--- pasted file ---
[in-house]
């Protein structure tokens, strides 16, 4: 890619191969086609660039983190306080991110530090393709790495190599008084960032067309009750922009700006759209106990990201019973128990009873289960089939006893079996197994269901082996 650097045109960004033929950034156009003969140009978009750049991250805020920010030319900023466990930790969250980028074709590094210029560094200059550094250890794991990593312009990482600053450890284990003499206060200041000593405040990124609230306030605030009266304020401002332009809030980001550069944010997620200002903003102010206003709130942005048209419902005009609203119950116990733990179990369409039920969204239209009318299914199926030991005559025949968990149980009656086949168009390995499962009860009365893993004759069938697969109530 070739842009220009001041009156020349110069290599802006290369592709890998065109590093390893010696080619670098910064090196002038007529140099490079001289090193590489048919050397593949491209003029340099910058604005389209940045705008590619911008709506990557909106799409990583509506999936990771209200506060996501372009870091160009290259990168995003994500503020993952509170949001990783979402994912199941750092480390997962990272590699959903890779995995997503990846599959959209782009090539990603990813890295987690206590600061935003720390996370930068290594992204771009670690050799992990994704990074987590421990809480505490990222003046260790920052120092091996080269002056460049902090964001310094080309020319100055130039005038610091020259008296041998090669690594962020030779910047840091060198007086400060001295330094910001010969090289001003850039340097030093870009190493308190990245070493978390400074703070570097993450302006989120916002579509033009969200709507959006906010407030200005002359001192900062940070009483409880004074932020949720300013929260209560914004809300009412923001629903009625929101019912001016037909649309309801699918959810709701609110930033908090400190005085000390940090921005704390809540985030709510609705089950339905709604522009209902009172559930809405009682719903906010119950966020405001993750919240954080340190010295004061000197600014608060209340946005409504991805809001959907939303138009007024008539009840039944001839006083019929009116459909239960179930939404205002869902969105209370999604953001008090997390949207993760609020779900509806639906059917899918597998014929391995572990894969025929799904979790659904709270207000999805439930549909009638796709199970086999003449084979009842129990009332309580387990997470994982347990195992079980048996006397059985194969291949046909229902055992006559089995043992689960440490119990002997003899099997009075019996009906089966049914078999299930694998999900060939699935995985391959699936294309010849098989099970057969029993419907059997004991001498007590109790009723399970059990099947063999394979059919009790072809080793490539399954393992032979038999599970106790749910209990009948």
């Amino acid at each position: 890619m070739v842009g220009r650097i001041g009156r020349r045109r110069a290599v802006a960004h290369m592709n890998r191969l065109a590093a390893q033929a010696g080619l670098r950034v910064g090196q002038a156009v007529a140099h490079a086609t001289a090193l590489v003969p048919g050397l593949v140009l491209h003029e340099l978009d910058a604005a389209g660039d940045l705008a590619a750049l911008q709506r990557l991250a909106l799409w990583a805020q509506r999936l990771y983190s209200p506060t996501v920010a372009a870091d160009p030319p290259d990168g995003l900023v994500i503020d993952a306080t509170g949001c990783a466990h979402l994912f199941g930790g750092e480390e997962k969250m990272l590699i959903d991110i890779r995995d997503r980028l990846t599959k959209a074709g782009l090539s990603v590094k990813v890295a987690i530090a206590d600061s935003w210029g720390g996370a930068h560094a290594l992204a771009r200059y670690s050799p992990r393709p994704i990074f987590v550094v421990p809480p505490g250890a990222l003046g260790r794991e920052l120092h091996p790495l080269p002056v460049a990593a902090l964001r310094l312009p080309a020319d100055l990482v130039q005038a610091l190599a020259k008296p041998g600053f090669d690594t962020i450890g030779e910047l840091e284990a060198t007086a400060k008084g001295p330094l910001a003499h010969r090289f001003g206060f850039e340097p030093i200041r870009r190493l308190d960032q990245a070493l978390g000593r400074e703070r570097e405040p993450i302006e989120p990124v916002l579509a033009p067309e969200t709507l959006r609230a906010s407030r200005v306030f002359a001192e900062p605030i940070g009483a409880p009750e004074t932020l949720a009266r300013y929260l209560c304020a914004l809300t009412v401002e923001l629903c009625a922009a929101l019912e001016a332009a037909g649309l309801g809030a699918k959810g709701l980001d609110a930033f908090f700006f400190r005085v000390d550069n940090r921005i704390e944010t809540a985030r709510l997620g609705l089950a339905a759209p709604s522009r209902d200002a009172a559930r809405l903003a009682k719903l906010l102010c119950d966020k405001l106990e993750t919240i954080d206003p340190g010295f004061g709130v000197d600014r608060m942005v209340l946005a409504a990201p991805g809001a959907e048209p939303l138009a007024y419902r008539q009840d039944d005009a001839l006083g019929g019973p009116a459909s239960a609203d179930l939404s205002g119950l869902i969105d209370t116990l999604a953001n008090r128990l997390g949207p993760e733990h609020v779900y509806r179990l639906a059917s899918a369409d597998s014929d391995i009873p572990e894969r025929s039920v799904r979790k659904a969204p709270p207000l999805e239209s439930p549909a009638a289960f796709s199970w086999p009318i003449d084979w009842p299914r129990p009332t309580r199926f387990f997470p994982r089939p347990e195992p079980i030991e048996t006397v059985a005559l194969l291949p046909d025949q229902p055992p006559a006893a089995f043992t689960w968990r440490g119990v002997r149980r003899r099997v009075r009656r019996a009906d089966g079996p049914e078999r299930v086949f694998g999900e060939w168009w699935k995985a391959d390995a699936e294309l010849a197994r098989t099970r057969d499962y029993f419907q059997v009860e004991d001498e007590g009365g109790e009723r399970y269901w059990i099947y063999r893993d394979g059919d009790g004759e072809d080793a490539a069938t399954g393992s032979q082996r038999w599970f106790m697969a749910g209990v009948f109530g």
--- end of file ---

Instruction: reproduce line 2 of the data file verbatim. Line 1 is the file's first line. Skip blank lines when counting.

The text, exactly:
């Protein structure tokens, strides 16, 4: 890619191969086609660039983190306080991110530090393709790495190599008084960032067309009750922009700006759209106990990201019973128990009873289960089939006893079996197994269901082996 650097045109960004033929950034156009003969140009978009750049991250805020920010030319900023466990930790969250980028074709590094210029560094200059550094250890794991990593312009990482600053450890284990003499206060200041000593405040990124609230306030605030009266304020401002332009809030980001550069944010997620200002903003102010206003709130942005048209419902005009609203119950116990733990179990369409039920969204239209009318299914199926030991005559025949968990149980009656086949168009390995499962009860009365893993004759069938697969109530 070739842009220009001041009156020349110069290599802006290369592709890998065109590093390893010696080619670098910064090196002038007529140099490079001289090193590489048919050397593949491209003029340099910058604005389209940045705008590619911008709506990557909106799409990583509506999936990771209200506060996501372009870091160009290259990168995003994500503020993952509170949001990783979402994912199941750092480390997962990272590699959903890779995995997503990846599959959209782009090539990603990813890295987690206590600061935003720390996370930068290594992204771009670690050799992990994704990074987590421990809480505490990222003046260790920052120092091996080269002056460049902090964001310094080309020319100055130039005038610091020259008296041998090669690594962020030779910047840091060198007086400060001295330094910001010969090289001003850039340097030093870009190493308190990245070493978390400074703070570097993450302006989120916002579509033009969200709507959006906010407030200005002359001192900062940070009483409880004074932020949720300013929260209560914004809300009412923001629903009625929101019912001016037909649309309801699918959810709701609110930033908090400190005085000390940090921005704390809540985030709510609705089950339905709604522009209902009172559930809405009682719903906010119950966020405001993750919240954080340190010295004061000197600014608060209340946005409504991805809001959907939303138009007024008539009840039944001839006083019929009116459909239960179930939404205002869902969105209370999604953001008090997390949207993760609020779900509806639906059917899918597998014929391995572990894969025929799904979790659904709270207000999805439930549909009638796709199970086999003449084979009842129990009332309580387990997470994982347990195992079980048996006397059985194969291949046909229902055992006559089995043992689960440490119990002997003899099997009075019996009906089966049914078999299930694998999900060939699935995985391959699936294309010849098989099970057969029993419907059997004991001498007590109790009723399970059990099947063999394979059919009790072809080793490539399954393992032979038999599970106790749910209990009948």